Reaction to Hillary Clinton’s Big South Carolina Primary Victory (Roundup)
Former Secretary of State Hillary Clinton’s win in South Carolina was a big one. Hours before the voting closed, analysts on one cable station were saying Clinton’s camp had hoped to win by 22 percent over Vermont Sen. Bernie Sanders, the margin of his victory in the largely white state of New Hampshire — because Clinton’s camp wanted to get Big Mo by showing she could attract votes from a wider variety of groups. The Huffington Posts’s multiple headlines said it all: “SAVED..LANDSLIDE… Wins Bigger Share Of Black Voters Than Obama Did… Most Important Win Yet… Sanders Stalled: Disastrous Night… Clinton Takes On Trump…”
And now the spin will begin.
Clinton, who will have an advantage in super delegates, will try to generalize this victory and use it for Big Mo on Super Tuesday. Sanders’ supporters will say it’s a fluke or say it shows how the Clinton machine operates. They can’t say the whopping margin was largely due to African-American voters, since it could be taken the wrong way and hurt them with a voting block they need. Meanwhile, on many websites Sanders supporters are now echoing what some Democrats said in 2000 when they said there was little difference between Al Gore and George W. Bush so they voted for Ralph Nader. It turned out there was (ahem) some different. One Democrat on one liberal site said if Clinton gets the nomination he won’t vote for her and the party deserves to lose the White House, Congress and the Supreme Court. What’s that theme Democrats often use about why they can’t figure out why some Republicans voters vote Republican despite those voters’ own values and interests?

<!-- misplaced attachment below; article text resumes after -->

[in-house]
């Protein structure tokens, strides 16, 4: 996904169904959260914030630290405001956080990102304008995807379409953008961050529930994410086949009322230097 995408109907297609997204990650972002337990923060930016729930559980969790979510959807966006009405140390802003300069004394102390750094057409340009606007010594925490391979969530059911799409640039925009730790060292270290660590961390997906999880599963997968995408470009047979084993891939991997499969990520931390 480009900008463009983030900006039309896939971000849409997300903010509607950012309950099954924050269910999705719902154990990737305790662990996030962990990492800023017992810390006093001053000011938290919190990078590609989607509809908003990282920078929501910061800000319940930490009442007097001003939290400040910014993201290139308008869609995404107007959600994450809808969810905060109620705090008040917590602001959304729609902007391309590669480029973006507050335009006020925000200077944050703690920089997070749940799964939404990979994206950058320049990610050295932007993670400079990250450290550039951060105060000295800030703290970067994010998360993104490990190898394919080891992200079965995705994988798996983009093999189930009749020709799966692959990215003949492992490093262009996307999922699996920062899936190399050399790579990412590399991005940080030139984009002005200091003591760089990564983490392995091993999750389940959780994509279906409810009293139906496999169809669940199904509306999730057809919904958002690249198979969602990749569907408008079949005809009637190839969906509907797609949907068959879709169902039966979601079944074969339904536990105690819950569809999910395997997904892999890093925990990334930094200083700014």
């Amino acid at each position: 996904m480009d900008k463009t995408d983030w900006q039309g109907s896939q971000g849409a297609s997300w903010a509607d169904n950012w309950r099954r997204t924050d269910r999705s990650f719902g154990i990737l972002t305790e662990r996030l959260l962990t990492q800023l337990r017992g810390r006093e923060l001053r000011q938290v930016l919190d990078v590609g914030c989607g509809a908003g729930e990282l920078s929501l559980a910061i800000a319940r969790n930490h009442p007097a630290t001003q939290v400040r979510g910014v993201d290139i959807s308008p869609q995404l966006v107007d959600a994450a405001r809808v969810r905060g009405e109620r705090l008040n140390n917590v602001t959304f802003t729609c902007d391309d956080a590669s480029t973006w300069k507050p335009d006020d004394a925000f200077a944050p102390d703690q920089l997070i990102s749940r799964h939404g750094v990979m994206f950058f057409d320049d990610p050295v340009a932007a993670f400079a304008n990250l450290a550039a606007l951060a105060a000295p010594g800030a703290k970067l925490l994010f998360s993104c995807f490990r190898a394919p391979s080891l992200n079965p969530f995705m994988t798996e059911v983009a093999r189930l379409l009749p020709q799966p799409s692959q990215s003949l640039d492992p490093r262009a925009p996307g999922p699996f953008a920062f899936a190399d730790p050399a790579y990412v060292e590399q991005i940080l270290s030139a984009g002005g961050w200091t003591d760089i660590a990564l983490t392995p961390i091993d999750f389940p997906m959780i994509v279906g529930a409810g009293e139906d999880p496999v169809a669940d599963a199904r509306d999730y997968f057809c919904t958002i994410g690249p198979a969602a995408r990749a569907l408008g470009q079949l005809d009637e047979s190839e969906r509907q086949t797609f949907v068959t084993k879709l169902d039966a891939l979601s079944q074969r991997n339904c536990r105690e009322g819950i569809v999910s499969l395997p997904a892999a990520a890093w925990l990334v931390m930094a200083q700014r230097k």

But the above are merely the thoughts of a longtime independent voter.
Here’s an extensive roundup of reaction to Clinton’s lopsided victory.
The New York Times:
Drawing overwhelming support from the African-American voters who deserted her here eight years ago, Hillary Clinton won her first resounding victory of the 2016 campaign in South Carolina on Saturday, delivering a blow to Senator Bernie Sanders of Vermont as their fight turns to the 11 states where Democrats vote on Tuesday.
After supporting Barack Obama in 2008, black voters, who will be the dominant force in the coming Southern primaries, turned out in droves for Mrs. Clinton here. They chose her over Mr. Sanders by more than six to one, while white voters narrowly favored her as well, according to exit polls.
The rout was both politically and psychologically meaningful for Mrs. Clinton and her allies, who have been waiting for a moment that validated her candidacy with the level of unqualified intensity that South Carolina delivered. The huge margin of victory — she won nearly 74 percent of the vote — will extend her lead over Mr. Sanders in delegates needed to clinch the Democratic nomination. But the results also helped her extinguish any doubts about her ability to win big with Democrats and about her broad appeal among minority voters, who will be decisive in many delegate-rich primaries in March.
Mr. Sanders vowed to fight on, expressing confidence Saturday night that he would notch some victories and win delegates on Tuesday. But Mrs. Clinton and her supporters were elated, describing South Carolina as a turning point in the campaign.
“We, tonight, have started Hillary Clinton on her way to the White House,” said Representative James E. Clyburn, the state’s most powerful black Democrat, as he introduced Mrs. Clinton at a victory rally here.
Taking the stage at the University of South Carolina to cheers of “Madam President,” Mrs. Clinton promised to continue courting voters aggressively in the coming weeks, but she also began looking past Mr. Sanders to the leading Republican candidate, Donald J. Trump.